Sundance Review: Jerrod Carmichael’s ‘On The Count Of Three’

Christopher Abbott and Jerrod Carmichael appear in On the Count of Three by Jerrod Carmichael, an official selection of the U.S. Dramatic Competition at the 2021 Sundance Film Festival. Sundance

Officially a production of the Covid era—the end credits include such novel crew positions as “Covid compliance officer” and “Covid p.a.”—On the Count of Three plays like a despairing, vaguely comedic twist on more than half-century-old race relations films such as The Defiant Ones and In the Heat of the Night, in which circumstances forced white and black characters to collaborate against their wills. In the directorial debut of Jerrod Carmichael, whose stand-up work and TV specials have reliably provided blunt and comic diagnoses of race and class issues, there is a sense of the more things change, the more things remain the same, as this scrappy, hectic, unfunny farce provides the backdrop for a quick, down-and-dirty look at desperation in the under-class.

The opening scene grabs you by the lapels. Black Val (Carmichael) and white Kevin (Christopher Abbott) point guns at each other, profess their mutual love, then count to three with the arranged objective of simultaneously killing one another. Does this technique come highly recommended for double suicides? It’s meant to be a mutual mercy killing by best buds, but of course it doesn’t quite go as planned.

More than that, is it supposed to be funny? The absurdity of their failed attempt would seem to indicate that the filmmakers are attempting a very dark comedy steeped in dire societal realities, but even at the outset you can tell what the film is trying to do while sensing a shortcoming in the execution, so to speak.

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This is not the guys’ first such effort and further botched suicide attempts fail as well, to the point that one suspects that screenwriters Ari Katcher and Ryan Welch (co-creators and writer of TV’s Ramy) might have been aiming for the bleakly comic tone of something like the British classic The Ladykillers as seen through present realities.

But with the latent humor refusing to fully bloom, what one is left with is a largely dead-serious film, with the emphasis on dead. “Not waking up tomorrow is the most beautiful thought I’ve had in a long time,” Val says. “We’ll do it right and we’ll do it together.” But then Kevin says he needs one more day to take care of some vital business, with the hopeful promise that “Today we get to do whatever we want without consequences.”

Had the film played that string out with several more degrees of ambition (and re-writing), turning it into an extreme dark comedy with grave intentions, Carmichael, Katcher and Welch might really have been onto something. In the event, however, certain aspects of the story become less than convincing, to put it mildly, just as the tone feels increasingly uncertain as the piece walks a wobbly line between very dark comedy and absolute seriousness as to the men’s predicament; it doesn’t take long for the jocular side to essentially disappear altogether. On the day the guys are to die, they instead go to a gun range, where Kevin can’t even hit the target. “You’ve got the opposite of God-given talent,” Val remarks, which may be Kevin’s problem in a nutshell.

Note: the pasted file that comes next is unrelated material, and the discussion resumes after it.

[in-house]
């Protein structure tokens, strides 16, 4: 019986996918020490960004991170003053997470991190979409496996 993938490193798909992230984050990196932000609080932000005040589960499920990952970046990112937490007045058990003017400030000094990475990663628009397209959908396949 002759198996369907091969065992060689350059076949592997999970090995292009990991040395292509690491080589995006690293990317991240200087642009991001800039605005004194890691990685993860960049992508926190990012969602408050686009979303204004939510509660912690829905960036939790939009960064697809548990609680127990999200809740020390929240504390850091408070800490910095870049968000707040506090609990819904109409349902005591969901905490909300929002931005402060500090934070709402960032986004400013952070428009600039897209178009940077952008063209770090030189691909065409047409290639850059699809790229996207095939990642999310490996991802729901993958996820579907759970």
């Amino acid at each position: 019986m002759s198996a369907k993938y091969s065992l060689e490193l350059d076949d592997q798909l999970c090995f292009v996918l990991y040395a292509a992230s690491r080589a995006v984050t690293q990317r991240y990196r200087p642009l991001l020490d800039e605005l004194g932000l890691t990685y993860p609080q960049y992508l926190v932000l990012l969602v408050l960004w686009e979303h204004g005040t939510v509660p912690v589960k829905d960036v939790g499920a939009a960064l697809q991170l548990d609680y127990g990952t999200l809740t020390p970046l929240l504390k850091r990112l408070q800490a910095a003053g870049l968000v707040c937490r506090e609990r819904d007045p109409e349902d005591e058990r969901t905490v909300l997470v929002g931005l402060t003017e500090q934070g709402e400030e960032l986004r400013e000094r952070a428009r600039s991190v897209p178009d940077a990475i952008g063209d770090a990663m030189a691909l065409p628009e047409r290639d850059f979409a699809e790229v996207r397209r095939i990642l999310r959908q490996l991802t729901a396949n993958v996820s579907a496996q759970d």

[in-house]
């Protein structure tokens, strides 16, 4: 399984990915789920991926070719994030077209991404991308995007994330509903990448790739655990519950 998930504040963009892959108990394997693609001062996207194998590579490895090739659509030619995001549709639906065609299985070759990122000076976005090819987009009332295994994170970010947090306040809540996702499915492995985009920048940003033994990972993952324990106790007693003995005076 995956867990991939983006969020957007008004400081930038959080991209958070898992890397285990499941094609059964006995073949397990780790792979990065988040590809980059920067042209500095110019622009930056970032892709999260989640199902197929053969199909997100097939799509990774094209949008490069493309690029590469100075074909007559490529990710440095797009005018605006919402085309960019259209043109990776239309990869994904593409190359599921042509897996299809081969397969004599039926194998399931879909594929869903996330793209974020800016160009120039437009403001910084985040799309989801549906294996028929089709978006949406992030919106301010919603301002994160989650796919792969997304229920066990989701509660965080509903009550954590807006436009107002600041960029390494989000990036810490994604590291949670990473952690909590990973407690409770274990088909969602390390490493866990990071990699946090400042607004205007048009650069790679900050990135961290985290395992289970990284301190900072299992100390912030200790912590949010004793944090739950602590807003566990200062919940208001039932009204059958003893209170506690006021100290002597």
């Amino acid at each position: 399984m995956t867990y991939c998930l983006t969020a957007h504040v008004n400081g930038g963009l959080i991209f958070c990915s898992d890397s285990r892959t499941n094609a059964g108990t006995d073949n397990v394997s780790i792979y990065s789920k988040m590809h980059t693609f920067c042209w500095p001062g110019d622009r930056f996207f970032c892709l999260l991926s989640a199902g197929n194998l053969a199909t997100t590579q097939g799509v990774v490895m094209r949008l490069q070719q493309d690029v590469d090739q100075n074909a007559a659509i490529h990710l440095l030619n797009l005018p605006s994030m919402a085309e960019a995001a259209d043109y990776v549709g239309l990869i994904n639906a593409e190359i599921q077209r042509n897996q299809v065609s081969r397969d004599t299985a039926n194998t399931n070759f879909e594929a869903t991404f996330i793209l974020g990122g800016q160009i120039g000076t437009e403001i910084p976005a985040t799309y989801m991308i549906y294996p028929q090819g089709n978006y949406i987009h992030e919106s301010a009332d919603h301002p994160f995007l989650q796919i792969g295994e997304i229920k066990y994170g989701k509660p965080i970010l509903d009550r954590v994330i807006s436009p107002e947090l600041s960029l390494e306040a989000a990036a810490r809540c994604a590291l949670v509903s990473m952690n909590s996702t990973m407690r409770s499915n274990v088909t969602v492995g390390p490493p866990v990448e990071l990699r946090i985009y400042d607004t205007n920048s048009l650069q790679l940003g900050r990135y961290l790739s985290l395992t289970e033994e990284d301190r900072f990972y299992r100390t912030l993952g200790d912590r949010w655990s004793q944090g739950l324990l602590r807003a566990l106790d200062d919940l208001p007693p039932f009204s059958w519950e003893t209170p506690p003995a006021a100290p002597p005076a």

Dramatically, plenty of timely and weighty issues get an airing, or at least a reference, and the film never misses an opportunity to point out and stress the inequities, misunderstandings, frustrations and plain truths that both lie in plain sight or are sometimes hidden beneath the surface of everyday transactions.

After a certain point, the men’s screw-ups, particularly on the part of Kevin, become tiresome, then shockingly pathetic. If, as planned, this is to be their last day on Earth, make something of it, like Thelma and Louise, for example. What the writers come up with instead seem rather arbitrary, out of left field.

That said, On the Count of Three, which runs a threadbare 76 minutes not including end titles, does bore down on the nitty gritty of racial matters to a considerable degree. The hot-button issues of class financial disparity and racial divides immediately put an intense spotlight on a little film that not for a minute loses track of its raison d’etre, even if Carmichael’s directorial skills are far from what were needed to massage, shape and sharpen this combustible material into a powerfully coherent take on the state of the union.

The narrative makes an entirely unanticipated detour when Kevin stops to avenge a childhood trauma involving a creepy therapist played by Henry Winkler—if things hadn’t stopped being funny much earlier, they would have at this point—and the very short film concludes in a way that promises little and lets no one off the hook.

Despite its abundant artistic shortcomings, On the Count of Three connects on strictly emotional and sociological levels with feelings of despair and pointlessness in ways that could easily attract a following and thereby become a part of the much larger socio-political conversation about economics, class and race that’s been growing over the past year or more. More than that, it demonstrates the old truth that where there’s a will there’s a way. The filmmakers had a lot on their minds and enterprisingly found a way to build themselves a platform. This is scrappy indie filmmaking in a pristine state.

On the Count of Three is playing in the U.S. Dramatic section of the Sundance Film Festival. World premiere. Running time: 84 minutes. Sales agent: UTA.

 

This article was printed from https://deadline.com/2021/01/on-the-count-of-three-film-review-jerrod-carmichael-sundance-film-festival-1234683966/